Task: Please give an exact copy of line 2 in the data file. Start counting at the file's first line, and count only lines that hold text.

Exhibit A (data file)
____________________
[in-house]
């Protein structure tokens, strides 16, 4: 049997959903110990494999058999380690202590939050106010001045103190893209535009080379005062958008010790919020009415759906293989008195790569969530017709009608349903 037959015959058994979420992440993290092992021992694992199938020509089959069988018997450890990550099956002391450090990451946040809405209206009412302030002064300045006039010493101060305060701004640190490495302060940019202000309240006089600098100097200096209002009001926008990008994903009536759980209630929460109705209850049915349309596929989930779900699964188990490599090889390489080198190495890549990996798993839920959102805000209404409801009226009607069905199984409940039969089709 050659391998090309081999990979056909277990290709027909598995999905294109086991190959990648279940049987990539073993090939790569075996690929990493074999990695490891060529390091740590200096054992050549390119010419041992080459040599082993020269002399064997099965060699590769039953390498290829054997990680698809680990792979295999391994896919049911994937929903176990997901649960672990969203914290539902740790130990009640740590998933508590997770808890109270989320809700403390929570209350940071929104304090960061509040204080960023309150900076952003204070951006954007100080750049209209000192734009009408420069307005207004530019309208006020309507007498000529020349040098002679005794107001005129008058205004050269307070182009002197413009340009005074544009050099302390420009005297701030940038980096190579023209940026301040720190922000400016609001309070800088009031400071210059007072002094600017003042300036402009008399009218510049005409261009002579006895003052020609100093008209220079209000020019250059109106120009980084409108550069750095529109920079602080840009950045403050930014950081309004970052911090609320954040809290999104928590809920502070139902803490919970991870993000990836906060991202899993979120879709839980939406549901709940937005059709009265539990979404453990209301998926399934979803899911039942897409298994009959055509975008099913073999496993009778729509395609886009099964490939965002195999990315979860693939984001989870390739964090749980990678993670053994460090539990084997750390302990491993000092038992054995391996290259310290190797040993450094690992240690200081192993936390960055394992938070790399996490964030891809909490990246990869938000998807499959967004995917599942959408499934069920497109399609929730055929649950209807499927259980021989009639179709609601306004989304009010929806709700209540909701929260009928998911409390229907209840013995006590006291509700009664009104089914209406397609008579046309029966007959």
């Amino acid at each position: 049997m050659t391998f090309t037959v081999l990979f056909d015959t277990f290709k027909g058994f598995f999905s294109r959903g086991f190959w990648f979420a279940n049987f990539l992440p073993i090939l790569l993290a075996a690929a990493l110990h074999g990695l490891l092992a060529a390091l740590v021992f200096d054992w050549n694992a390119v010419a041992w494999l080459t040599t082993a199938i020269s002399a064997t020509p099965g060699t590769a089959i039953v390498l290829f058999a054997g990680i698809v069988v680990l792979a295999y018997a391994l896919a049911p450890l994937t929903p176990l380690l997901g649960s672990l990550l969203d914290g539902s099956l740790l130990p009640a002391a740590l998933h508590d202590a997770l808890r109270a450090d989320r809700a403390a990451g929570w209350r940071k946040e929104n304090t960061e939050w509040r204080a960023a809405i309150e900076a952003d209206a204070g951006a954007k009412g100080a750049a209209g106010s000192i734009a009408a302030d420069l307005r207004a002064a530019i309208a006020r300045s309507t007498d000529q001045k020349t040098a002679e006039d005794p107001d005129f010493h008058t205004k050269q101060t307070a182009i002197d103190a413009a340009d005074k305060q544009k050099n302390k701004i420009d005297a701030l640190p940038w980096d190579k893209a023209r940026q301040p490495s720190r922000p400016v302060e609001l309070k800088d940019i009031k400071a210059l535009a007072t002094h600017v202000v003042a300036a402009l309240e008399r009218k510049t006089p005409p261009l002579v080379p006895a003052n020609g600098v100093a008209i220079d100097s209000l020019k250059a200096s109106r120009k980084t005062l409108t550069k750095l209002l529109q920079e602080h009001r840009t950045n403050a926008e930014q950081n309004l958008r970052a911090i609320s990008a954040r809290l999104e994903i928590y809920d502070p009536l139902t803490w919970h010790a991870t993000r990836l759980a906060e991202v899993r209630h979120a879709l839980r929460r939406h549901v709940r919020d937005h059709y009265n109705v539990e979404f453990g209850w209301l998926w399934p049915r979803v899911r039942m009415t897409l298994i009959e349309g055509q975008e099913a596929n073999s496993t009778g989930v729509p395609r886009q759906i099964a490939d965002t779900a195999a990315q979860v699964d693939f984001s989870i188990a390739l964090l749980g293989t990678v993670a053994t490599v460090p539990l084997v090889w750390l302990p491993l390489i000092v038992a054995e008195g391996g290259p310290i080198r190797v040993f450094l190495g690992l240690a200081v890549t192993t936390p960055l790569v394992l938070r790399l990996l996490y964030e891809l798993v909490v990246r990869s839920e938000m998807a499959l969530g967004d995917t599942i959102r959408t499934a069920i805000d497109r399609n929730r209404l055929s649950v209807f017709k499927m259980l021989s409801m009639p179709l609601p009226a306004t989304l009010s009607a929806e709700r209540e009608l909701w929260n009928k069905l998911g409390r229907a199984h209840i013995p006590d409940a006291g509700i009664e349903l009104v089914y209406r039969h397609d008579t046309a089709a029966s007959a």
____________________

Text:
């Protein structure tokens, strides 16, 4: 049997959903110990494999058999380690202590939050106010001045103190893209535009080379005062958008010790919020009415759906293989008195790569969530017709009608349903 037959015959058994979420992440993290092992021992694992199938020509089959069988018997450890990550099956002391450090990451946040809405209206009412302030002064300045006039010493101060305060701004640190490495302060940019202000309240006089600098100097200096209002009001926008990008994903009536759980209630929460109705209850049915349309596929989930779900699964188990490599090889390489080198190495890549990996798993839920959102805000209404409801009226009607069905199984409940039969089709 050659391998090309081999990979056909277990290709027909598995999905294109086991190959990648279940049987990539073993090939790569075996690929990493074999990695490891060529390091740590200096054992050549390119010419041992080459040599082993020269002399064997099965060699590769039953390498290829054997990680698809680990792979295999391994896919049911994937929903176990997901649960672990969203914290539902740790130990009640740590998933508590997770808890109270989320809700403390929570209350940071929104304090960061509040204080960023309150900076952003204070951006954007100080750049209209000192734009009408420069307005207004530019309208006020309507007498000529020349040098002679005794107001005129008058205004050269307070182009002197413009340009005074544009050099302390420009005297701030940038980096190579023209940026301040720190922000400016609001309070800088009031400071210059007072002094600017003042300036402009008399009218510049005409261009002579006895003052020609100093008209220079209000020019250059109106120009980084409108550069750095529109920079602080840009950045403050930014950081309004970052911090609320954040809290999104928590809920502070139902803490919970991870993000990836906060991202899993979120879709839980939406549901709940937005059709009265539990979404453990209301998926399934979803899911039942897409298994009959055509975008099913073999496993009778729509395609886009099964490939965002195999990315979860693939984001989870390739964090749980990678993670053994460090539990084997750390302990491993000092038992054995391996290259310290190797040993450094690992240690200081192993936390960055394992938070790399996490964030891809909490990246990869938000998807499959967004995917599942959408499934069920497109399609929730055929649950209807499927259980021989009639179709609601306004989304009010929806709700209540909701929260009928998911409390229907209840013995006590006291509700009664009104089914209406397609008579046309029966007959």